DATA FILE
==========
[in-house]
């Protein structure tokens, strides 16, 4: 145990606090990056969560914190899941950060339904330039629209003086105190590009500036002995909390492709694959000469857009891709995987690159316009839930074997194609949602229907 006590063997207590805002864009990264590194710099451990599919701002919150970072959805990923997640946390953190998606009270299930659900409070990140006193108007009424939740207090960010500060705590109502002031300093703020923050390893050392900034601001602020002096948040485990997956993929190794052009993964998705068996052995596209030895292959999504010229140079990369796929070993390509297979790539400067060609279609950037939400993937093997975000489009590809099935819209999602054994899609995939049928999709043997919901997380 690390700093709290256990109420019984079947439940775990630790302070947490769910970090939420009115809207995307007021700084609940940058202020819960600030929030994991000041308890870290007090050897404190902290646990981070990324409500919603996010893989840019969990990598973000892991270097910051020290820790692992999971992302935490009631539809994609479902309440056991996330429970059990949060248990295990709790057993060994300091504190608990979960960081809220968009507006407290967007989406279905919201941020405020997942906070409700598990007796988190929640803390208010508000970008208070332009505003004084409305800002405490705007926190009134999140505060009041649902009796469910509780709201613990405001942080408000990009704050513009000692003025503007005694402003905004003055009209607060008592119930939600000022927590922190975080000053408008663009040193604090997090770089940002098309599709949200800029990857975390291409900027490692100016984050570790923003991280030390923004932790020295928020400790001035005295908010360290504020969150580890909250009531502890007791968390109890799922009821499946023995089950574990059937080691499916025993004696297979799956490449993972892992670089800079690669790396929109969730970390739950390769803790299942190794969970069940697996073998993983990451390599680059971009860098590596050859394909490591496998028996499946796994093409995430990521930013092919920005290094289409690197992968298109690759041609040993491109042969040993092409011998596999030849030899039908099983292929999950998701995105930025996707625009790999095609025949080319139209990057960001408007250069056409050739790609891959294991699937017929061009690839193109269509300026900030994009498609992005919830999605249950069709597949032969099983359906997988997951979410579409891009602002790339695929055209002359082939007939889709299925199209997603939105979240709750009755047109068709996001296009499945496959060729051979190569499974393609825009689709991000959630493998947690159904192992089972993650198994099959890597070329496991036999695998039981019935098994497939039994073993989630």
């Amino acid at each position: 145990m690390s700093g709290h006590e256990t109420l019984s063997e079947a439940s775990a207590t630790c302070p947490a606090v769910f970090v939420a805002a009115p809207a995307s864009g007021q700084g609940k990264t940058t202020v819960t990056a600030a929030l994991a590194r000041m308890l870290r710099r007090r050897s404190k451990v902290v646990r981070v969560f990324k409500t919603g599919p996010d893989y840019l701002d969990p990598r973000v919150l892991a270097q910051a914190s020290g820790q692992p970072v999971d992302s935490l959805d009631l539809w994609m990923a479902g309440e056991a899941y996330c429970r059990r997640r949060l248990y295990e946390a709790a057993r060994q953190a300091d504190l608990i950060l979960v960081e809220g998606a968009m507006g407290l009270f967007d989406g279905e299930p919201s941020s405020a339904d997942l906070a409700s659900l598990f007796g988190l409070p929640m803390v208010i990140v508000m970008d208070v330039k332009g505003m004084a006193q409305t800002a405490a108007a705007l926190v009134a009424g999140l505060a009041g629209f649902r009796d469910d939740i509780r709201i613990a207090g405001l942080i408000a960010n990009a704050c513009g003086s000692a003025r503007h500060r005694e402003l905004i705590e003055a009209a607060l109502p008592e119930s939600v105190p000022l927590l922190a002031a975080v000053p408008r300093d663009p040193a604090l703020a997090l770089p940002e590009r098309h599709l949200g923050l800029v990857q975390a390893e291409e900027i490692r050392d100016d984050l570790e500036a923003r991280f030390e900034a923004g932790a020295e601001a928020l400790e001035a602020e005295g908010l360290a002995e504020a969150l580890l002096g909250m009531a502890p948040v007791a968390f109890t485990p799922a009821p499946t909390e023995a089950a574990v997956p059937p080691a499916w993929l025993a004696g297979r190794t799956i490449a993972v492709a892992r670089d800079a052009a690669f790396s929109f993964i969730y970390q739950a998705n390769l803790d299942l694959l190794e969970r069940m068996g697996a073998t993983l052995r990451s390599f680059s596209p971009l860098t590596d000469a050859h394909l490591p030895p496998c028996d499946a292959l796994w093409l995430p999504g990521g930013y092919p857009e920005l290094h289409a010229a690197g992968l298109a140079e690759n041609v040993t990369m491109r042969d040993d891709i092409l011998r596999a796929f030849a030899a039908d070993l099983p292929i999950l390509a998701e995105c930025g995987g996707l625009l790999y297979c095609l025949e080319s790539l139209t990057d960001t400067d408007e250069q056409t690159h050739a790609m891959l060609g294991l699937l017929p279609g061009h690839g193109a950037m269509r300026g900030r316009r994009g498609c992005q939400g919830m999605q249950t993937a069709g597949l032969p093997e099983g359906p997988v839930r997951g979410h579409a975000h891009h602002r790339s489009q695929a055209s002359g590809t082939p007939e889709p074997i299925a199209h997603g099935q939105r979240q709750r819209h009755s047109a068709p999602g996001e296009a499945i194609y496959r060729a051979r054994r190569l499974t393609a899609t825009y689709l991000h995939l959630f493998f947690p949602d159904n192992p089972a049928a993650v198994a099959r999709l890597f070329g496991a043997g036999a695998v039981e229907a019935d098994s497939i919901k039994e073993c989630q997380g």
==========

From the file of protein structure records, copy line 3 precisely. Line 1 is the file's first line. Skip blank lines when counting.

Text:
């Amino acid at each position: 145990m690390s700093g709290h006590e256990t109420l019984s063997e079947a439940s775990a207590t630790c302070p947490a606090v769910f970090v939420a805002a009115p809207a995307s864009g007021q700084g609940k990264t940058t202020v819960t990056a600030a929030l994991a590194r000041m308890l870290r710099r007090r050897s404190k451990v902290v646990r981070v969560f990324k409500t919603g599919p996010d893989y840019l701002d969990p990598r973000v919150l892991a270097q910051a914190s020290g820790q692992p970072v999971d992302s935490l959805d009631l539809w994609m990923a479902g309440e056991a899941y996330c429970r059990r997640r949060l248990y295990e946390a709790a057993r060994q953190a300091d504190l608990i950060l979960v960081e809220g998606a968009m507006g407290l009270f967007d989406g279905e299930p919201s941020s405020a339904d997942l906070a409700s659900l598990f007796g988190l409070p929640m803390v208010i990140v508000m970008d208070v330039k332009g505003m004084a006193q409305t800002a405490a108007a705007l926190v009134a009424g999140l505060a009041g629209f649902r009796d469910d939740i509780r709201i613990a207090g405001l942080i408000a960010n990009a704050c513009g003086s000692a003025r503007h500060r005694e402003l905004i705590e003055a009209a607060l109502p008592e119930s939600v105190p000022l927590l922190a002031a975080v000053p408008r300093d663009p040193a604090l703020a997090l770089p940002e590009r098309h599709l949200g923050l800029v990857q975390a390893e291409e900027i490692r050392d100016d984050l570790e500036a923003r991280f030390e900034a923004g932790a020295e601001a928020l400790e001035a602020e005295g908010l360290a002995e504020a969150l580890l002096g909250m009531a502890p948040v007791a968390f109890t485990p799922a009821p499946t909390e023995a089950a574990v997956p059937p080691a499916w993929l025993a004696g297979r190794t799956i490449a993972v492709a892992r670089d800079a052009a690669f790396s929109f993964i969730y970390q739950a998705n390769l803790d299942l694959l190794e969970r069940m068996g697996a073998t993983l052995r990451s390599f680059s596209p971009l860098t590596d000469a050859h394909l490591p030895p496998c028996d499946a292959l796994w093409l995430p999504g990521g930013y092919p857009e920005l290094h289409a010229a690197g992968l298109a140079e690759n041609v040993t990369m491109r042969d040993d891709i092409l011998r596999a796929f030849a030899a039908d070993l099983p292929i999950l390509a998701e995105c930025g995987g996707l625009l790999y297979c095609l025949e080319s790539l139209t990057d960001t400067d408007e250069q056409t690159h050739a790609m891959l060609g294991l699937l017929p279609g061009h690839g193109a950037m269509r300026g900030r316009r994009g498609c992005q939400g919830m999605q249950t993937a069709g597949l032969p093997e099983g359906p997988v839930r997951g979410h579409a975000h891009h602002r790339s489009q695929a055209s002359g590809t082939p007939e889709p074997i299925a199209h997603g099935q939105r979240q709750r819209h009755s047109a068709p999602g996001e296009a499945i194609y496959r060729a051979r054994r190569l499974t393609a899609t825009y689709l991000h995939l959630f493998f947690p949602d159904n192992p089972a049928a993650v198994a099959r999709l890597f070329g496991a043997g036999a695998v039981e229907a019935d098994s497939i919901k039994e073993c989630q997380g």